Heavy snow began falling across the Charlotte region Wednesday evening, causing slick roads and forcing most area schools to close Thursday.
Forecasters with the National Weather Service expect 6 to 8 inches of snow in the Charlotte area, and 8 to 10 inches east of Union County, before the system moves out Thursday morning.
Charlotte-Mecklenburg Schools was among the districts to announce that classes are canceled Thursday. No makeup day will be needed for CMS students.
At 10 p.m., snow was falling heavily across the region, creating visibility problems for some drivers.
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Doug Outlaw, a meteorologist with the National Weather Service, said temperatures hovered at or above freezing for longer than anticipated Wednesday night, which meant less snow stuck to roads.
Monroe was at 33 degrees just after 10 p.m. Lincolnton was 34 and Gastonia and Charlotte were both at 33.
Another bit of good news: The snow will change to rain around sunrise Thursday, Outlaw said, washing away some of the snow and decreasing the chance of ice on the roads.
In uptown Charlotte, wet, heavy flakes were falling and beginning to stick to slushy roads. In Lincoln County, about half an inch had fallen by 9 p.m.
In Hickory, streets were mostly wet and passable, though some slick spots appeared to be forming on roads. In Cornelius just before 10:30 p.m., about an inch of snow had fallen. Rock Hill, meanwhile, was switching between snow and cold rain.
In Fort Mill, after a period of extremely heavy snow around 7:30 p.m., the precipitation switched to rain, washing away a layer of snow on the roads. At 9:30 p.m. light snow began falling again.
Local authorities advised people to stay off the roads as much as possible. Still, police in Charlotte had responded to about 25 traffic collisions around the time the snow started.
American Airlines suspended all flights after 9 p.m. at Charlotte’s airport.
Chester County, S.C. and Union County are expected to get 8 to 10 inches. Lincoln, Gaston, Cabarrus and the southern portion of Iredell County are expected to get 6 to 8 inches.
Thursday’s temperatures will only reach the mid-30s. “What does melt will refreeze as black ice Thursday night,” Dixon said, as temperatures drop to the upper 20s.
Friday will be partly sunny with highs in the low 40s, allowing for partial melting.
Charlotte and Mecklenburg officials urged people to stay off the roads if possible during the storm.
“Expect disruptions, expect delays, expect the possibility of hazardous conditions,” said City Manager Ron Carlee, speaking at a late afternoon news conference with other area officials. “If you don’t have to go out, don’t.”
Also at the press conference:
▪ The Central Intercollegiate Athletic Association’s tournament will continue as scheduled for now, CIAA Commissioner Jacqie McWilliams said. A radio program was canceled for early Thursday, and there is a two-hour delay for the career expo.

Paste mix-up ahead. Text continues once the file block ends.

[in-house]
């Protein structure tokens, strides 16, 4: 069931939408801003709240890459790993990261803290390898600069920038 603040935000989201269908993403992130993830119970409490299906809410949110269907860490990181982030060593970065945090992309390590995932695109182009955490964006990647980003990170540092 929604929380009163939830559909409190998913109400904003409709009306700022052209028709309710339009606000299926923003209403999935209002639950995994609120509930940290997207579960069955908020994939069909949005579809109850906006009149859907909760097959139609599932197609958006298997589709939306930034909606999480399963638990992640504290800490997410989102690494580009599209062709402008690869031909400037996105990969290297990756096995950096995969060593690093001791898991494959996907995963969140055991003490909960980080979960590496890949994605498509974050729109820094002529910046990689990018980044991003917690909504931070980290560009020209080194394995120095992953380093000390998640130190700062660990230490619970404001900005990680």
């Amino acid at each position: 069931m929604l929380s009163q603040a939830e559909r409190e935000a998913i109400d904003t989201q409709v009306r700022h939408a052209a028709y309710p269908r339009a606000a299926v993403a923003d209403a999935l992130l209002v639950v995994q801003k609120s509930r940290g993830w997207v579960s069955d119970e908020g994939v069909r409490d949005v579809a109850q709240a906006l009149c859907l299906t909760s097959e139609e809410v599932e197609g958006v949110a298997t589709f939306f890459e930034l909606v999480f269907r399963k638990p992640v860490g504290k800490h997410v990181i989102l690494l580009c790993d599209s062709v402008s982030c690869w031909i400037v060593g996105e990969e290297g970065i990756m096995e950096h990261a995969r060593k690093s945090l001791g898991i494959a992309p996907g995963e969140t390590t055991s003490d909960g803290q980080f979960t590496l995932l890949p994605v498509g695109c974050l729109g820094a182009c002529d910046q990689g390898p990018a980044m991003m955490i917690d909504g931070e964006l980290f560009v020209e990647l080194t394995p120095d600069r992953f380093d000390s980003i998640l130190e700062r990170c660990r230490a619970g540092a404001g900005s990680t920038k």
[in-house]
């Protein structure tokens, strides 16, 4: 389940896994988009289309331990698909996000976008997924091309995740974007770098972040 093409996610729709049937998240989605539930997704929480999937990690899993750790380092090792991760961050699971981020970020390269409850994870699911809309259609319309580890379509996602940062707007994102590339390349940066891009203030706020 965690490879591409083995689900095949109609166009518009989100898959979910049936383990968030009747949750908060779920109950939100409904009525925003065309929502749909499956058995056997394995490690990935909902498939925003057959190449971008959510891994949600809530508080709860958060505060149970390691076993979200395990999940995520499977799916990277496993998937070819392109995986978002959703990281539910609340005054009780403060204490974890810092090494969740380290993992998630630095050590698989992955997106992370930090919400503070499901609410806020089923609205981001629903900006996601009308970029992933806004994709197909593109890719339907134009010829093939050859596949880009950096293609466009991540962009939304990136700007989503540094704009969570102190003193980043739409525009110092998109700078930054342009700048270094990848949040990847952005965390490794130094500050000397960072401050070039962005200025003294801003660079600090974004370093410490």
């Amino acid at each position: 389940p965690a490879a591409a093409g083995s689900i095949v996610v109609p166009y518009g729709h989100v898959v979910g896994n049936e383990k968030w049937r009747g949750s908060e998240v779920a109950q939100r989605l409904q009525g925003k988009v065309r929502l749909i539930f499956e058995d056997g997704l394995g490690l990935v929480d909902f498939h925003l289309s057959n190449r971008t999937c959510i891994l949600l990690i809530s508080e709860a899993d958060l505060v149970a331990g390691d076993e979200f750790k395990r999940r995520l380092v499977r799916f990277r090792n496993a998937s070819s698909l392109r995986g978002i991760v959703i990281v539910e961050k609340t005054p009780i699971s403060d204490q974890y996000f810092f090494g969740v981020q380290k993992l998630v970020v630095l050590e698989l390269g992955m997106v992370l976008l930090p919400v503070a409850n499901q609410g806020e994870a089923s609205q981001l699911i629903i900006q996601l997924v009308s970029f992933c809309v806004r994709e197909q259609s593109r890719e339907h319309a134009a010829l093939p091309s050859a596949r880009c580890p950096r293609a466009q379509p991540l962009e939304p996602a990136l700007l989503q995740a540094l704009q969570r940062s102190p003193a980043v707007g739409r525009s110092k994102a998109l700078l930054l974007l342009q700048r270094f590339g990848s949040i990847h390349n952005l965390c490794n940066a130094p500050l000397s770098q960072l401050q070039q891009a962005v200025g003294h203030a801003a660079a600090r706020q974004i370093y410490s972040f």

▪ Duke Energy urged people to call 800-POWER-ON to report outages.
Crews with the N.C. Department of Transportation and Charlotte DOT treated the roads ahead of the storm. Putting brine down helps prevent ice and snow from bonding to the pavement, N.C. DOT spokeswoman Jordan-Ashley Walker said.
After the snow ends, no brining is done – it is strictly a plowing operation, Walker said. Plowing will start while it is still snowing, but exactly when remains unclear.
“As soon as we see roads are getting accumulation on them, we’ll go out there,” Walker said.
At the Charlotte DOT, which also did brining, plows will come out to hit the main roads, hospital entrances, emergency sites and collector streets, spokeswoman Doreen Szymanski said.
CDOT has 32 trucks, 64 crew members and support staff to deal with the snow, and N.C. DOT will have 70 contract trucks and 34 N.C. DOT trucks in Mecklenburg County alone.
In Anson, Cabarrus, Mecklenburg, Stanly and Union counties, N.C. DOT will have more than 90 DOT workers and about 70 contractors working.
The Charlotte Area Transit System will run bus service for as long as possible. Lynx light rail has placed staff on 12-hour shifts. Transit riders should visit the CATS website at www.ridetransit.org for updates and schedule changes.
Charlotte Douglas International Airport employees were working to de-ice aircraft and prepare taxiways, runways, ramp areas, airport roadways, bridges, overpasses and parking areas for possible bad weather, said Lee Davis, airport spokeswoman.
“We know stranded passengers are an inevitability,” Interim Aviation Director Brent Cagle said.
Local officials reminded people to open cabinet doors under their sinks to let warm air through to prevent freezing pipes.
Staff writers Michael Gordon, Dan Duffey, Deon Roberts, Hope Paasch and Mark Price contributed.
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